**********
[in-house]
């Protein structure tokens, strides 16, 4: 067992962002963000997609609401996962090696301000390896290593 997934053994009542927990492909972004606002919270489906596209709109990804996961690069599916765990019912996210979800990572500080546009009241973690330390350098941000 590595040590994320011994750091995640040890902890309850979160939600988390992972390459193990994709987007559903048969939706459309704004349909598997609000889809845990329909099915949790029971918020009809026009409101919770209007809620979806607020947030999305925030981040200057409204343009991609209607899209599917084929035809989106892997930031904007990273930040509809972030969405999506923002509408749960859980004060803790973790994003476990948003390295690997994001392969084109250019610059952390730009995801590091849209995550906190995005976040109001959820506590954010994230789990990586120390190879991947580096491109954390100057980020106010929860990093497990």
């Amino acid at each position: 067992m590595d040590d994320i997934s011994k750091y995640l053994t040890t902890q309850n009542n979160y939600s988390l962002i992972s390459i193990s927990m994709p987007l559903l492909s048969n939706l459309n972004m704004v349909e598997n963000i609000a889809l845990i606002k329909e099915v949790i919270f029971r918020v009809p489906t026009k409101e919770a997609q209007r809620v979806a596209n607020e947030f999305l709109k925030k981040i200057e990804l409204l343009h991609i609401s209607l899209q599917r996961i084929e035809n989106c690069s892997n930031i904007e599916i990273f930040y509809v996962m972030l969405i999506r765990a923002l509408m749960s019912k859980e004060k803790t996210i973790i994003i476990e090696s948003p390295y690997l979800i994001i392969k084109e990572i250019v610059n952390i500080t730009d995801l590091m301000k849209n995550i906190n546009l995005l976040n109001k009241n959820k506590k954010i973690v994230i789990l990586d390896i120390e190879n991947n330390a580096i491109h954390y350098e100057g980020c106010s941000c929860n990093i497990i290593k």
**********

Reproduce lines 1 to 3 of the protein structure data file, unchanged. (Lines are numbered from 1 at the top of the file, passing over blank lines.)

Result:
[in-house]
């Protein structure tokens, strides 16, 4: 067992962002963000997609609401996962090696301000390896290593 997934053994009542927990492909972004606002919270489906596209709109990804996961690069599916765990019912996210979800990572500080546009009241973690330390350098941000 590595040590994320011994750091995640040890902890309850979160939600988390992972390459193990994709987007559903048969939706459309704004349909598997609000889809845990329909099915949790029971918020009809026009409101919770209007809620979806607020947030999305925030981040200057409204343009991609209607899209599917084929035809989106892997930031904007990273930040509809972030969405999506923002509408749960859980004060803790973790994003476990948003390295690997994001392969084109250019610059952390730009995801590091849209995550906190995005976040109001959820506590954010994230789990990586120390190879991947580096491109954390100057980020106010929860990093497990």
């Amino acid at each position: 067992m590595d040590d994320i997934s011994k750091y995640l053994t040890t902890q309850n009542n979160y939600s988390l962002i992972s390459i193990s927990m994709p987007l559903l492909s048969n939706l459309n972004m704004v349909e598997n963000i609000a889809l845990i606002k329909e099915v949790i919270f029971r918020v009809p489906t026009k409101e919770a997609q209007r809620v979806a596209n607020e947030f999305l709109k925030k981040i200057e990804l409204l343009h991609i609401s209607l899209q599917r996961i084929e035809n989106c690069s892997n930031i904007e599916i990273f930040y509809v996962m972030l969405i999506r765990a923002l509408m749960s019912k859980e004060k803790t996210i973790i994003i476990e090696s948003p390295y690997l979800i994001i392969k084109e990572i250019v610059n952390i500080t730009d995801l590091m301000k849209n995550i906190n546009l995005l976040n109001k009241n959820k506590k954010i973690v994230i789990l990586d390896i120390e190879n991947n330390a580096i491109h954390y350098e100057g980020c106010s941000c929860n990093i497990i290593k």